Life as an expatriate comes with multiple compressions. You leave behind family and friends in the quest to find a new home in a completely foreign environment. It consequently means days of isolation until you form a new circle of friends, which is often a difficult or long process.
This often results in anxiety, homesickness and depression, more so in women who mostly just accompany their partners. The first thing you need to do in this situation is to find friends, people like you who might be going through a similar situation or ones with whom you feel comfortable. But where do you find them?
Most people turn to online community groups. Yet, they mostly lack the physical interaction component. The other option is to find a support group in the community around you. What if it does not exist?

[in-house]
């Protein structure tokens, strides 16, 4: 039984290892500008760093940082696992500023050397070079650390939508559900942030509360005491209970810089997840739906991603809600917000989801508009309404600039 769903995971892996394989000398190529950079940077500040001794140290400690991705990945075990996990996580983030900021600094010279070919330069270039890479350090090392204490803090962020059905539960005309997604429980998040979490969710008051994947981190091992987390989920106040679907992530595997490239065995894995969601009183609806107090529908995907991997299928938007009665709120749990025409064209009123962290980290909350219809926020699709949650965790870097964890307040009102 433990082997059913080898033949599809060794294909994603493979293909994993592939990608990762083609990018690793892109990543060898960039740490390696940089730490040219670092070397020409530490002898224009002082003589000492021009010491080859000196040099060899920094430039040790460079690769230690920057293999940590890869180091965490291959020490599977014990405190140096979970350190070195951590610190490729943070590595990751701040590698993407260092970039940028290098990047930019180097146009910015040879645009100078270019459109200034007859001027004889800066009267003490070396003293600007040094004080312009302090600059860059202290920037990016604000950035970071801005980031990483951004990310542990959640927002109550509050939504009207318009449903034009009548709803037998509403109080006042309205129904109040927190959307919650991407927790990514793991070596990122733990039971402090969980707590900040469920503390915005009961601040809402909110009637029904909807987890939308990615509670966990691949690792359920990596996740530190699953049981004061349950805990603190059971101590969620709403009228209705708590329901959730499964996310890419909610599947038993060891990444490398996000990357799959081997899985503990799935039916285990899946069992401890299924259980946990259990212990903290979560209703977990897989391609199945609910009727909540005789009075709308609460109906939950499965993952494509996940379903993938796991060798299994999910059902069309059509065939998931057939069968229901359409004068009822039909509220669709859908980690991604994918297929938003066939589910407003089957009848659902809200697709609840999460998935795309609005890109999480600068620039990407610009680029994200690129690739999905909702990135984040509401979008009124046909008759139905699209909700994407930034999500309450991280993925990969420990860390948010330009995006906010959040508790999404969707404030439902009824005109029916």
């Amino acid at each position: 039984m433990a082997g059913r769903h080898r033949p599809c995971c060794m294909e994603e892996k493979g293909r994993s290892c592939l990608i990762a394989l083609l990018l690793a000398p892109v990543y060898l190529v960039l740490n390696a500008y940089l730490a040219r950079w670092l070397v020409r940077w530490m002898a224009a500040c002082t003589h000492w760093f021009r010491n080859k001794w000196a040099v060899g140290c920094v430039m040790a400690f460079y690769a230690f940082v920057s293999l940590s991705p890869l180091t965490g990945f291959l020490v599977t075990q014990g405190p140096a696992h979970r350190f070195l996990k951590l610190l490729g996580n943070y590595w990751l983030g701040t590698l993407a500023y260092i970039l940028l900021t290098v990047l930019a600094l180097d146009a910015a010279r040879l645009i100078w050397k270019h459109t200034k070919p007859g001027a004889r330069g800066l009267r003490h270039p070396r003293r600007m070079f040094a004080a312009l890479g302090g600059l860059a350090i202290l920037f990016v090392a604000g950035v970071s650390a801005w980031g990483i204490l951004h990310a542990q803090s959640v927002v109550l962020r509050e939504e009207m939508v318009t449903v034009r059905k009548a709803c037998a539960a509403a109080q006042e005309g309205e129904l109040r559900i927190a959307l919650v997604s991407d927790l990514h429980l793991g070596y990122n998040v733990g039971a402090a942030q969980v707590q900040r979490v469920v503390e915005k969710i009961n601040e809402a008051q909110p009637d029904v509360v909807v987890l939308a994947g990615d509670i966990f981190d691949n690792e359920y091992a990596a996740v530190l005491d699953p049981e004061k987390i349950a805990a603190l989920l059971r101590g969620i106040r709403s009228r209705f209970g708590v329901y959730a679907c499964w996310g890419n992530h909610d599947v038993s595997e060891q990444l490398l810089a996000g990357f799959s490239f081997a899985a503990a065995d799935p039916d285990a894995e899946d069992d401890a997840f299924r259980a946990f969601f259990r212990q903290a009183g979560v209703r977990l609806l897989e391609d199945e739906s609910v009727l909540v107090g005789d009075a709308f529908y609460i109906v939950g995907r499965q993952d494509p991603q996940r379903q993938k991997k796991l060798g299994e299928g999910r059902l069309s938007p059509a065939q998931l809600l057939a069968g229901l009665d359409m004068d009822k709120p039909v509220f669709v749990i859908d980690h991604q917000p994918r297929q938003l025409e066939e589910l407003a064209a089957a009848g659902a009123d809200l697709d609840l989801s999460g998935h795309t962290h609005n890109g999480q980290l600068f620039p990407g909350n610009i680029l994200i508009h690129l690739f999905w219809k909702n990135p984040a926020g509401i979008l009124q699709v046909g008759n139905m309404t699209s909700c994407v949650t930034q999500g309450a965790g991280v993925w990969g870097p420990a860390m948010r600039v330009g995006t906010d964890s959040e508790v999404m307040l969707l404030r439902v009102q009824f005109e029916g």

Then, you probably create one.
This is exactly what Carole Astin, a British expatriate, did after personally going through days of distress soon after arriving in Doha, a new setting for her. She formed a community friendship group exclusively for women.
So if you are a woman and have just arrived in Qatar or you have lived here for a while and are looking to expand your social network, you can join Carole and her friends at her Qatar Expat Women (QEW). There, you would even meet the local Qatari women who are keen on sharing with you their culture, traditions and ideas.
“First and foremost, this is a friendship group in the community. I came up with the idea of the group after I suffered with isolation when I first came to Qatar. I did not know anyone at all apart from our sponsor and his family, they were very kind to me,” recalls Carole, talking to Community, on how QEW came into existence and what made it grow.